Oneplus’ carl pei the oneplus 6 is the company’s boldest design yet – cnet z gas ensenada telefono


OnePlus instead excels at building up its own hype with an active presence on social media and Reddit. It also collaborates with famous French designers, releases limited-edition colors at low inventory and sets up pop-ups with trendy retailers such as Hypebeast and Colette, the iconic streetwear store in Paris. Oftentimes, it’s as if each new OnePlus phone launch has the same buildup as the next big underground sneaker drop.

Founded in 2013 when Pei was 24, OnePlus is known for high-end phones packed with the latest hardware and priced more affordably than top-tier alternatives like the Apple iPhone, Samsung Galaxy and Google Pixel phones. Alongside Oppo and Vivo, it’s one of three phone makers owned by the Chinese corporation, BKK Electronics.

With no US carrier distribution for now and a US market share of only 0.4 percent of phones shipped according to the industry analysis company IDC, OnePlus is mostly known among Android enthusiasts. In its early years, word-of-mouth, super low prices (the first One started at $299, or about £180 and AU$320), and controversial promo campaigns helped the company garner a grassroots fanbase made up of passionate loyalists.

But this "cool" factor OnePlus gained in a short amount of time isn’t immune to judgement. Bad tweets notwithstanding, its phones have been accused of looking too uncannily similar to its fellow BKK subsidiary Oppo (compare the OnePlus 5 and Oppo R11, for instance).

In June 2017, XDA Developers reported that the OnePlus 5 skewed benchmark scores — a practice not entirely unusual among phone companies. Later that October, the company was found to be collecting an inordinate amount of user data. That was all topped off in January 2018, when the company confirmed that up to 40,000 OnePlus customers had their credit card information exposed due to a November hack.

Engraved on the back of the OnePlus 6 is something that hasn’t been seen since the first OnePlus One phone in 2014. It’s a simple, short descriptor that reads "Designed by OnePlus." But it shows how proud Pei and the design team is, with Pei even proclaiming the OnePlus 6 as the company’s "boldest design."

That’s not exactly surprising for a co-founder of a company to say. But the OnePlus 6 does look different than past years because of the black notch that sits above the phone’s display. A point of contention among phone users, the notch was first implemented by The Essential Phone and the Sharp Aquos S2, but it was the Apple iPhone X popularized the feature. Other Android phones like the Asus Zenfone 5, Huawei P20 and LG G7 have it too.

For Pei, the notch was a practical choice — one that may be interim but benefits the user nonetheless. It’s a kind of compromise that gives a smidge more screen real estate without increasing the overall size of the phone. And if you can’t stand the notch, a software update will let you can black out the rest of the top of the screen for a more traditional look.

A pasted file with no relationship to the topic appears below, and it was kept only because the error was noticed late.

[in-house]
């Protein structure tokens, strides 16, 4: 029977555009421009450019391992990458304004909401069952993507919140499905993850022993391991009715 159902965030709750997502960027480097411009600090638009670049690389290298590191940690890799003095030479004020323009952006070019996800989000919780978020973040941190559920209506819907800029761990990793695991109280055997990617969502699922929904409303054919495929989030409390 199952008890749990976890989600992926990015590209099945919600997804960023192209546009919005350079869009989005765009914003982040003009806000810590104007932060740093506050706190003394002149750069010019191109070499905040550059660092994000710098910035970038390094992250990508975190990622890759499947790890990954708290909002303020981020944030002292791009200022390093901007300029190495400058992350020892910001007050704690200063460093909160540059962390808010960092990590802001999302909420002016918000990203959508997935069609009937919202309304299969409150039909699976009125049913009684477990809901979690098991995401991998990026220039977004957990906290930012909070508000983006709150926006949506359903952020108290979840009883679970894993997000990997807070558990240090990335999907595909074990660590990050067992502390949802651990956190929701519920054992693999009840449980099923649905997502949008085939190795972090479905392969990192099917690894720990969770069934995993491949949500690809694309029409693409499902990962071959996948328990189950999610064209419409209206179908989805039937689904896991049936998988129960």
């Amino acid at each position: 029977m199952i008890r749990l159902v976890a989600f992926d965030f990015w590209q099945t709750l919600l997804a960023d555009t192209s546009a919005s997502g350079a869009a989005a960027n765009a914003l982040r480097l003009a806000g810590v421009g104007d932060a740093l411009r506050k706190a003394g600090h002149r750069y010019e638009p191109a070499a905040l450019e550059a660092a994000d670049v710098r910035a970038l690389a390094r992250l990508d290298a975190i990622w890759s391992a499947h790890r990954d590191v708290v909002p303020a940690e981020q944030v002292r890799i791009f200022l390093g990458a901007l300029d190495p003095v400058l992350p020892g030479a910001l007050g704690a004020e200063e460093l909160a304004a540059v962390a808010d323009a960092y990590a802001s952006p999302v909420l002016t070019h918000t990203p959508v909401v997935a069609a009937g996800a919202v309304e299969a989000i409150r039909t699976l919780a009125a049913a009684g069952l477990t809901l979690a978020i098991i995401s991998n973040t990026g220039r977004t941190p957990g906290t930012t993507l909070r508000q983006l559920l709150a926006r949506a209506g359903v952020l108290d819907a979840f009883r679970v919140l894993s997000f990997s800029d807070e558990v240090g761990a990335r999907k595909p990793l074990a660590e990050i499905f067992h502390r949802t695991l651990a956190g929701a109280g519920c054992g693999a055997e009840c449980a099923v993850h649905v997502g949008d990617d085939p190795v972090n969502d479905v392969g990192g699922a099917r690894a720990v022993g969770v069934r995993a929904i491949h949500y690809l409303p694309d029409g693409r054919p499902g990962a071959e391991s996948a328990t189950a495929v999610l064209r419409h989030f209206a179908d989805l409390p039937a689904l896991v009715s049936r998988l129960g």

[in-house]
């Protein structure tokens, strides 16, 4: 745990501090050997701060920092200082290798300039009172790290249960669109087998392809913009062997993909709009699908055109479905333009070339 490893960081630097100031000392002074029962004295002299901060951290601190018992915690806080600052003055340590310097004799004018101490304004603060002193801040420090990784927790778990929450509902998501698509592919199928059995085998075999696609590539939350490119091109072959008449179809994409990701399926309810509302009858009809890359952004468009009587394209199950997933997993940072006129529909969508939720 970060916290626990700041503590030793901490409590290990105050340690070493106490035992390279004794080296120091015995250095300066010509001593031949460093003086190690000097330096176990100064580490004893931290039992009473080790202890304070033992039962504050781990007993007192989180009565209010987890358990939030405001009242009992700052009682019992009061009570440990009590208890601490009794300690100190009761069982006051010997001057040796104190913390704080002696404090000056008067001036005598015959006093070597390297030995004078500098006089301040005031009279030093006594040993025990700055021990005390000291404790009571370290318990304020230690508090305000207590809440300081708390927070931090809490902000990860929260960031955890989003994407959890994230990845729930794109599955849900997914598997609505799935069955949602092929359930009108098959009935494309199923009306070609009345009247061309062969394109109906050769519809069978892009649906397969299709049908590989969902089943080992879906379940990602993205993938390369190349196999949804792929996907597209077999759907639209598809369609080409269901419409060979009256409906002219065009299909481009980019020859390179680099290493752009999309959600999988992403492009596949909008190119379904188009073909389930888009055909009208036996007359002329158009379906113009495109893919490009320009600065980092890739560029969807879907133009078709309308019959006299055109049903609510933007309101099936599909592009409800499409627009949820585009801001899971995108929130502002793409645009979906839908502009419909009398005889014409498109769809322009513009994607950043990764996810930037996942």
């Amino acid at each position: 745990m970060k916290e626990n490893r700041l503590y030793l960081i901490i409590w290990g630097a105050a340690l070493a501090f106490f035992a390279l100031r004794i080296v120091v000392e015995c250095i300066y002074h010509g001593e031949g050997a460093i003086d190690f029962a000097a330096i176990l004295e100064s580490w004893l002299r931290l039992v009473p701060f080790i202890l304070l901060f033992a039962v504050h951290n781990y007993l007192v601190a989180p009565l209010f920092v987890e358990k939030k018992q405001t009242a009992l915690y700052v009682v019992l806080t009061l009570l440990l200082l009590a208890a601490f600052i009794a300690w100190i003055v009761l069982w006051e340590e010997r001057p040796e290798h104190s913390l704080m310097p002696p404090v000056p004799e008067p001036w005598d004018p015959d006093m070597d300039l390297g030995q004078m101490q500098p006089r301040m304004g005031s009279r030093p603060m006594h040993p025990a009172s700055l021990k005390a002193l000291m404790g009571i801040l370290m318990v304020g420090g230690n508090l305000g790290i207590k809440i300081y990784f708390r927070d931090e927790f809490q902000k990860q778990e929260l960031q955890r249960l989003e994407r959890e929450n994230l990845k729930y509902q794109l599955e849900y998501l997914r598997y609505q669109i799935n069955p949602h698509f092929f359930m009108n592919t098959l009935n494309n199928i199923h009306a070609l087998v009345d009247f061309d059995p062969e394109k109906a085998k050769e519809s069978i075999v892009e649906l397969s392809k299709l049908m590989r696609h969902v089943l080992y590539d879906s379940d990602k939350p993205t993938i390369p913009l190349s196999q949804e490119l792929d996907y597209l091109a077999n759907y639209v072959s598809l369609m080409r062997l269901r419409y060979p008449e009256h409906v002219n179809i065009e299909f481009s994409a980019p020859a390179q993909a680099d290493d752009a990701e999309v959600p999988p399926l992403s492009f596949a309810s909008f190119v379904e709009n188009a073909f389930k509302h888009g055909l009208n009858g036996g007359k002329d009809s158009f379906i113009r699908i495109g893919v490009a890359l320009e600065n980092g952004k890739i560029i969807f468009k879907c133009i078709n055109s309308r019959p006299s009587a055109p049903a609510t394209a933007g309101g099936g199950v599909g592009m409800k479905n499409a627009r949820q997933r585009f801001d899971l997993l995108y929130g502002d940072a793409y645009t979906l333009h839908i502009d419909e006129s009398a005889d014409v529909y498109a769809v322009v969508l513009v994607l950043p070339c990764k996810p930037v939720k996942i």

To consumers, especially those who aren’t privy to the design process of phones, most devices can’t help but look the same. This is particularly true for the front of phones, and it’s a reason why companies concentrate on the backside to differentiate themselves.

This "secret" is the way the light reflects on the phone in a distinct S-shape. It’s no earth shaker, but it’s eye-catching when you notice it. Throwing in aesthetic Easter eggs isn’t completely unusual with phones. In the original Pixel, the glass shade of the silver and blue color variants are tinted yellow for a multicolored sheen known as a dichroic effect. There was no practical reason for it, as there is no practical reason for this S-shape, but it’s the small details industrial designers like to put in.

But being a high-volume phone maker isn’t the company’s modus operandi to begin with, and OnePlus considers itself to be doing well in the global sense. Revenue doubled in the last year to 1.4 billion. In the last quarter of 2017, 48 percent of premium Android phones in India (as in, phones that cost more than $400) were OnePlus phones.

In November, OnePlus was targeted by "a malicious script" that sniffed out its customers’ credit card info, according to OnePlus’ statement. A cursory poll initiated by a OnePlus forum user later reported 375 cases of fraudulent charges made after a recent OnePlus transaction.

Offering its apologies, OnePlus assured users that it moved its payments to a third-party site, conducted an in-depth security audit, set up an advisory panel of outside experts and offered one year of credit monitoring. But Pei acknowledges this can only cover so much.

Fast forward to today and Pei assured that user privacy is still a priority, perhaps even more so now that the General Data Protection Regulation will take effect soon. GDPR is a European Union-wide piece of legislation that will be enforced on May 25. It sets stricter security requirements on companies when it comes to data collection and privacy.

For instance, Pei believes the phone industry’s interest in augmented reality, VR and artificial intelligence technology is overhyped — at least for now. It also isn’t ready to leave the headphone jack behind just yet, though OnePlus launched its first pair of wireless earbuds so the option is available if people want it.